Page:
Mulching

Coconut trees finally got cleaned today – after nearly 3 years. It took such a long time because the guy who does it is as slippery as a rat out of a snake’s mouth. “Cleaning” coconut trees means clearing the tree of dead materials, trimming the leaves and cutting down coconut fruits that may pose a hazard over roofs, garden beds and pathways, and of course, cutting down mature coconuts (for copra or cooking) as well as a few young green ones.

We use coconut leaves – green or dry –  as compost, feed for the pigs and for mulching. We specially need mulch for the west garden. Several days earlier, I’ve started work by sowing mung beans and adding a thin layer of dry coconut leaves on the soil, plus spraying with a dilution of lactic acid bacteria to facilitate decomposition. Then we got help from Bebe and Atoy to further mulch the area.

Instead of digging and ploughing through the soil, we rely on mulching. Apart from spraying lactic acid bacteria, I am currently preparing a variety of indigenous microorganisms with large mycelium growth. This will be placed onto the soil, under the mulch, to inoculate the soil and increase microbial diversity, hoping to improve soil texture and enrich the soil at the same time.

I don’t expect to grow anything soon in several areas where mulch has been added specially over where the boar pen used to be. The manure in that area has not yet completely decomposed. However, some of the mung beans I tossed around several days ago seem to be doing fine.

There has been an unusually high amount of rainfall this year and I think we’re nearing the end of the rainy period. This would be a great time to mulch since there will be enough moisture and humidity to decompose the mulch, and the soil cover will be much needed as the dry season approaches.

To learn more about mulching, here are some helpful resources.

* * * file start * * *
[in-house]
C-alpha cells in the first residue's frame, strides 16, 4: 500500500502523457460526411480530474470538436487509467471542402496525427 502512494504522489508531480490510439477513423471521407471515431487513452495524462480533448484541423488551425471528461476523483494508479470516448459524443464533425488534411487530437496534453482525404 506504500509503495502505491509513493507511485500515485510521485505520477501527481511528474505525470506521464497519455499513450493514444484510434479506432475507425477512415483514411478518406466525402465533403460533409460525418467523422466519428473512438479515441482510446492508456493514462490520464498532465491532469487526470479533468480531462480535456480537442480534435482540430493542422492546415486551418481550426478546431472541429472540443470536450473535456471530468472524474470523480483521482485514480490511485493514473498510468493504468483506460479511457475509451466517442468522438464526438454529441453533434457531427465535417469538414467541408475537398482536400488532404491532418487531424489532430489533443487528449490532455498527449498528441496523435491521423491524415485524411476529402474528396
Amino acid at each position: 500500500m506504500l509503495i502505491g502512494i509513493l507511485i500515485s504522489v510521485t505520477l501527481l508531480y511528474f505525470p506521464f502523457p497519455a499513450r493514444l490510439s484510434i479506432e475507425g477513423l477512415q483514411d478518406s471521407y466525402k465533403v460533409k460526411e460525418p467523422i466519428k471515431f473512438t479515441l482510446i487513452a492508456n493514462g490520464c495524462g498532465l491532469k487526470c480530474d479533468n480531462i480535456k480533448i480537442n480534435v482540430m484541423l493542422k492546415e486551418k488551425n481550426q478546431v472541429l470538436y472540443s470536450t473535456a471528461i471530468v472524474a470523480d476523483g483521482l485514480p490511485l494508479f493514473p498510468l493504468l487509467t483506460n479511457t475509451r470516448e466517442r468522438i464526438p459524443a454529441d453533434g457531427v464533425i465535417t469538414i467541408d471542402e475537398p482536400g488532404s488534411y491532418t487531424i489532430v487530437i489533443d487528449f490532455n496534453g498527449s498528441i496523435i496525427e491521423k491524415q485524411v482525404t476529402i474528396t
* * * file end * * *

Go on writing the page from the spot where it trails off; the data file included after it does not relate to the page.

How We Discovered the Rain Garden

The use of bioretention for stormwater management has its roots in industrial and commercial site settings. Only in the early 1990’s did residential applications of bioretention for stormwater management begin to become a concern in the area of environmental protection within communities. The term “rain garden” was coined for this purpose.

“Rain garden” is the popular term used to refer to a landscaped depression or hole that catches rainwater runoff and allows it to soak into the ground. This is opposed to drains and surfaces that cause and aggravate flooding, soil erosion, water pollution and diminished groundwater.

A swale is a similar feature, which may be natural or artificial. Swales serve as infiltration basins, allowing increased rainwater infiltration.

We “discovered” the useful features of the rain garden/swale by accident. The previous occupants of the property demolished their old house and left behind a pit latrine, a toilet that collects fecal matter in a hole in the ground. We actually only noticed this hole after the big earthquake in 2013. It seems that the earthquake had caused that area in the garden to cave in.

Shortly, a group of ducklings suddenly disappeared in the garden. We discovered that they had fallen into the hole and had to be rescued. Because the hole posed a hazard, Trevor decided to grow plants in the hole. By then, we also noticed that stormwater flowing from the roof of the house and other higher parts of the garden collected into the hole. Apparently, this had great benefits. It prevented excessive flooding and soil erosion.

Today, this – what we now call a “rain garden” – hosts one of the most lush vegetation in the garden. Below are more photos of the rain garden. We plan to dig a couple more rain gardens to alleviate the flooding in low areas of the garden, particularly in the west section.

Here are some links to get you started in understanding and building rain gardens.

A Gardening Challenge

More drawn to livestock, I have not done much gardening in years. A few attempts have not resulted to anything promising. However, since a section of the garden along the west side of the property has given way to newly rebuilt pigpens and the surrounding area cleared and trampled down by construction work, I may now have to face the challenge of tending not only to the pigs but also to plants.